A Statement on Mad Cow Disease and the Safety of the U.S. Beef Supply from The American Council on Science and Health

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Mad Cow Disease Hysteria

When tests on a cow slaughtered near Yakima, Washington tested positive earlier this week for what is known in lay terms as "Mad Cow Disease", consumers were understandably bewildered and anxious. What did this mean for their food selection--and health?

Is it safe to eat beef? Is the USDA falling down on the job--and allowing an infectious agent into our food supply?

Is it possible that this one infected cow transmitted the disease to many more? Is there anything I can personally do to ensure the beef I purchase and prepare is safe? If the beef is as safe as USDA Commissioner Ann M. Veneman keeps telling us, why are countries like Japan and Korea now refusing to import American beef? Is this just another food scare du jour with absolutely no basis in scientific fact?

There are many questions---and at this point, only a few answers:

First, Mad Cow Disease is a nickname for Bovine Spongiform Encephalopathy (BSE), a transmissible, slowly progressive, degenerative fatal disease affecting the central nervous system of cattle. It is a member of a group of similar diseases that have been found in other animals like sheep. BSE only affects cattle. There is, however, a disease similar to BSE --called Creutzfeldt-Jakob Disease (CJD), a serious, life-threatening neurological disorder which occurs in humans. CJD occurs at a rate of about 1 in one million world wide, and is not associated with consumption of beef. After an outbreak of BSE in Britain in the 1980Ãs, a new type of CJD was diagnosed in a small number of people thereÃand was named Ãvariant CJD,Ã or vCJD. These cases occurred in people who consumed beef that may have been contaminated. There is both epidemiological and laboratory evidence that the agent that causes BSE in cows causes vCJD in humans.

Given these facts, the risk of Mad Cow Disease as a threat to human health is not merely a theoretical threat, as is the case with human exposure to trace levels of chemicals that at high doses cause cancer in lab animals. But, as we will see, the current risk to Americans eating beef, while not theoretical, is exceedingly small.

Second, the fact that the USDA was able to pick up this presumptive case of BSE in a single cow is testimony to the sensitivity and efficacy of our agricultural surveillance system. Indeed these reports are good news--reassurance that we have a system in place to monitor the safety and quality of our beef supply.

Third, contrary to what has been erroneously harped upon in the press, Mad Cow Disease, while it is an infectious disease, is not transmitted from one living animal to another. It is not like Foot and Mouth Disease, which is a highly communicable, infectious disease. Indeed the primary way a cow becomes infected with BSE is by eating feed which has been contaminated with parts of brain and spinal cord tissue from other infected animals. (By some unknown mechanism, animals can also develop the disease spontaneously.)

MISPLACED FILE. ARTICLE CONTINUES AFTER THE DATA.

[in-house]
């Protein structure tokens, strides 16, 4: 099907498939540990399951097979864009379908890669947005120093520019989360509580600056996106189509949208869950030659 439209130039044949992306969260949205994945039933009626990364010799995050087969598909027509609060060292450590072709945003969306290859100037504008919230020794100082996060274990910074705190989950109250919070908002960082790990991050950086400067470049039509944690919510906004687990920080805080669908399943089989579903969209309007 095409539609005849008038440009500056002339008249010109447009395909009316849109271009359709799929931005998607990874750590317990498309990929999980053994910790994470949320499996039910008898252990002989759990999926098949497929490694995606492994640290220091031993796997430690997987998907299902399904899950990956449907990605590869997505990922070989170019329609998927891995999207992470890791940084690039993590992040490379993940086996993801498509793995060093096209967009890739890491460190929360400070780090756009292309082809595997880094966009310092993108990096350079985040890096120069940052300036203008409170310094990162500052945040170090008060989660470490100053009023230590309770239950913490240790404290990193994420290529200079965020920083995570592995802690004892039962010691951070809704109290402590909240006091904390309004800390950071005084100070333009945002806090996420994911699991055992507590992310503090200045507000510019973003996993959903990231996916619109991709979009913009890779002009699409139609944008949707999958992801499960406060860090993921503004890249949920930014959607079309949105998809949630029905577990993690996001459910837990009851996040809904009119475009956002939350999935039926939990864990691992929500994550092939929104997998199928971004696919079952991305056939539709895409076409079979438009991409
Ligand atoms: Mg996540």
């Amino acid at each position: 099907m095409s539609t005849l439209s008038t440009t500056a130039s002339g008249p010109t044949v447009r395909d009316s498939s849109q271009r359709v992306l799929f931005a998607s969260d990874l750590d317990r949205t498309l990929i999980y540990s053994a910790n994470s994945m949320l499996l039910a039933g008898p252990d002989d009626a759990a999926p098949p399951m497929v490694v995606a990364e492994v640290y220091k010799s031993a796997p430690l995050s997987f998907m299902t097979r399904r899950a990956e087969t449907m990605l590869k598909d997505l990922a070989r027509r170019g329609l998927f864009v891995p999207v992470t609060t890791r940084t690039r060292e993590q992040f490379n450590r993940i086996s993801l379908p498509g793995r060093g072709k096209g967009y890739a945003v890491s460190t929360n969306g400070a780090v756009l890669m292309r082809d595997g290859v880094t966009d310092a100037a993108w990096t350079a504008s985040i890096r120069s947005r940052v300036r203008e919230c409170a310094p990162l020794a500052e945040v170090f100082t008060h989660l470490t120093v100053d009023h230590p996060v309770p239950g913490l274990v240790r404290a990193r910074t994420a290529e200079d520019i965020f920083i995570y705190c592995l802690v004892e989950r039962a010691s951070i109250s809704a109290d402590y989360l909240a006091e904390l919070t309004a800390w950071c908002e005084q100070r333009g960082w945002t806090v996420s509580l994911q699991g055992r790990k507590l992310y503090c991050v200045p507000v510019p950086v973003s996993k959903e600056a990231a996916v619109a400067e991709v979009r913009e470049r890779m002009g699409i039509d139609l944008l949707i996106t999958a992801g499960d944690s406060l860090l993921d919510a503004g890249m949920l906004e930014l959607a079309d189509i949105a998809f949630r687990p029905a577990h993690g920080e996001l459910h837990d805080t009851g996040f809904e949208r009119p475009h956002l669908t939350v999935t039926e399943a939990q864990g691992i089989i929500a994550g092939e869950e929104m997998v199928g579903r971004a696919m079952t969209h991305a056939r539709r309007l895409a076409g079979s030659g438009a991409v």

Fourth, even if you were to eat beef from an infected cow--itself a highly unlikely scenario--you would almost definitely not be exposed to the "prions,Ã the aberrant proteins which are the causative agents of BSE. This is because BSE does not show up in the muscle ---and thus cuts of beef like steak, roasts, and chops have virtually no risk. There is a theoretical risk of BSE contamination of ground beef if the beef in processing gets mixed with specks of neural tissue---but this risk is infinitesimally small. Thus, the calls from food-nanny groups like the Nader-inspired Center for Science in the Public Interest to avoid pizza toppings, taco fillings, hot dogs, and salami, are scientifically without merit--in other words, baloney.

Fifth, the mere fact that certain countries initially announce their intention to ban U.S. beef imports means nothing scientifically. Such a move is a normal part of ongoing trade wars between countriesÃplus it represents a public relations move for the leadership of a country which wishes to communicate to the public that they are doing their job "protecting" themÃeven though no risk exists (The U.S. did the same thingÃtemporarily banning Canadian beef imports earlier this year when a single case was identified in Canada).

Along similar lines, any beef scare brings out advocates with agendas other than public health, including vegetarians and animal rights groups who take advantage of a scare to generally discourage people from eating virtually any animal product.

Sixth, food is a highly emotionally-charged issue. When it comes to scares, to paraphrase an old proverb, reports of exaggerated risks can be half way around the world before the Truth gets its boots on. The key here is to make our own decisions based on science, not fear.

The bottom line: there is no reason whatsoever to hesitate to eat American beef. Like the rest of the American food supply, our beef supply is safe. If we only spent as much time focusing on real, significant risks (for example, cigarette smoking, skipping our influenza vaccine, over exposure to sunlight etc.) as we do to a minuscule risk like BSE in beef, our nation would be even healthier than we are today.